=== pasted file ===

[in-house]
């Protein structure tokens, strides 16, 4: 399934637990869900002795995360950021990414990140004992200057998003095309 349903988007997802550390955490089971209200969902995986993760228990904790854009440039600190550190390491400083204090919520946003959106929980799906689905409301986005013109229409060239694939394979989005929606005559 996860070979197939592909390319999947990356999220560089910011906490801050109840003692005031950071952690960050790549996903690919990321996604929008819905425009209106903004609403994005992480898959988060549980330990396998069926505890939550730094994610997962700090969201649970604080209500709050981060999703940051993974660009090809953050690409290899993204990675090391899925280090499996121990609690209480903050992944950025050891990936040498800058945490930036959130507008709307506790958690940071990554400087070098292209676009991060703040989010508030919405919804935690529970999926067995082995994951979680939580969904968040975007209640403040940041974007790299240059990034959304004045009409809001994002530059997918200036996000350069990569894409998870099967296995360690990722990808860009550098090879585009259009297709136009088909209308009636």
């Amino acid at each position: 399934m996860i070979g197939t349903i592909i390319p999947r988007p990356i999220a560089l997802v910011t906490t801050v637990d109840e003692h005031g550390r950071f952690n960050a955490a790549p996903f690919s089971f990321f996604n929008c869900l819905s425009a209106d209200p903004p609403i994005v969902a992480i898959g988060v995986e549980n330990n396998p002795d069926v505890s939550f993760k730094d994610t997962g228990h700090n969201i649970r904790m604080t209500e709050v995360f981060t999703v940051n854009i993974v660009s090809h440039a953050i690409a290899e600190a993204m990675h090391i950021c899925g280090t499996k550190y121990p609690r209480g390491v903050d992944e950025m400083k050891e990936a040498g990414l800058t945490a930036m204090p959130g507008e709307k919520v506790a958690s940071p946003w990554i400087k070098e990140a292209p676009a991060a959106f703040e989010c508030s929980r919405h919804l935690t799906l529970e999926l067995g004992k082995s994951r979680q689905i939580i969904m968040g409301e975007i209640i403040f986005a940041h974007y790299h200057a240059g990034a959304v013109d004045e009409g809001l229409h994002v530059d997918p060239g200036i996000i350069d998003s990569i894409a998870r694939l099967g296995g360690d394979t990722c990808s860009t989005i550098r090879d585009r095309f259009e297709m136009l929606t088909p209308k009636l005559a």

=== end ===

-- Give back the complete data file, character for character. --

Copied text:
[in-house]
């Protein structure tokens, strides 16, 4: 399934637990869900002795995360950021990414990140004992200057998003095309 349903988007997802550390955490089971209200969902995986993760228990904790854009440039600190550190390491400083204090919520946003959106929980799906689905409301986005013109229409060239694939394979989005929606005559 996860070979197939592909390319999947990356999220560089910011906490801050109840003692005031950071952690960050790549996903690919990321996604929008819905425009209106903004609403994005992480898959988060549980330990396998069926505890939550730094994610997962700090969201649970604080209500709050981060999703940051993974660009090809953050690409290899993204990675090391899925280090499996121990609690209480903050992944950025050891990936040498800058945490930036959130507008709307506790958690940071990554400087070098292209676009991060703040989010508030919405919804935690529970999926067995082995994951979680939580969904968040975007209640403040940041974007790299240059990034959304004045009409809001994002530059997918200036996000350069990569894409998870099967296995360690990722990808860009550098090879585009259009297709136009088909209308009636």
């Amino acid at each position: 399934m996860i070979g197939t349903i592909i390319p999947r988007p990356i999220a560089l997802v910011t906490t801050v637990d109840e003692h005031g550390r950071f952690n960050a955490a790549p996903f690919s089971f990321f996604n929008c869900l819905s425009a209106d209200p903004p609403i994005v969902a992480i898959g988060v995986e549980n330990n396998p002795d069926v505890s939550f993760k730094d994610t997962g228990h700090n969201i649970r904790m604080t209500e709050v995360f981060t999703v940051n854009i993974v660009s090809h440039a953050i690409a290899e600190a993204m990675h090391i950021c899925g280090t499996k550190y121990p609690r209480g390491v903050d992944e950025m400083k050891e990936a040498g990414l800058t945490a930036m204090p959130g507008e709307k919520v506790a958690s940071p946003w990554i400087k070098e990140a292209p676009a991060a959106f703040e989010c508030s929980r919405h919804l935690t799906l529970e999926l067995g004992k082995s994951r979680q689905i939580i969904m968040g409301e975007i209640i403040f986005a940041h974007y790299h200057a240059g990034a959304v013109d004045e009409g809001l229409h994002v530059d997918p060239g200036i996000i350069d998003s990569i894409a998870r694939l099967g296995g360690d394979t990722c990808s860009t989005i550098r090879d585009r095309f259009e297709m136009l929606t088909p209308k009636l005559a």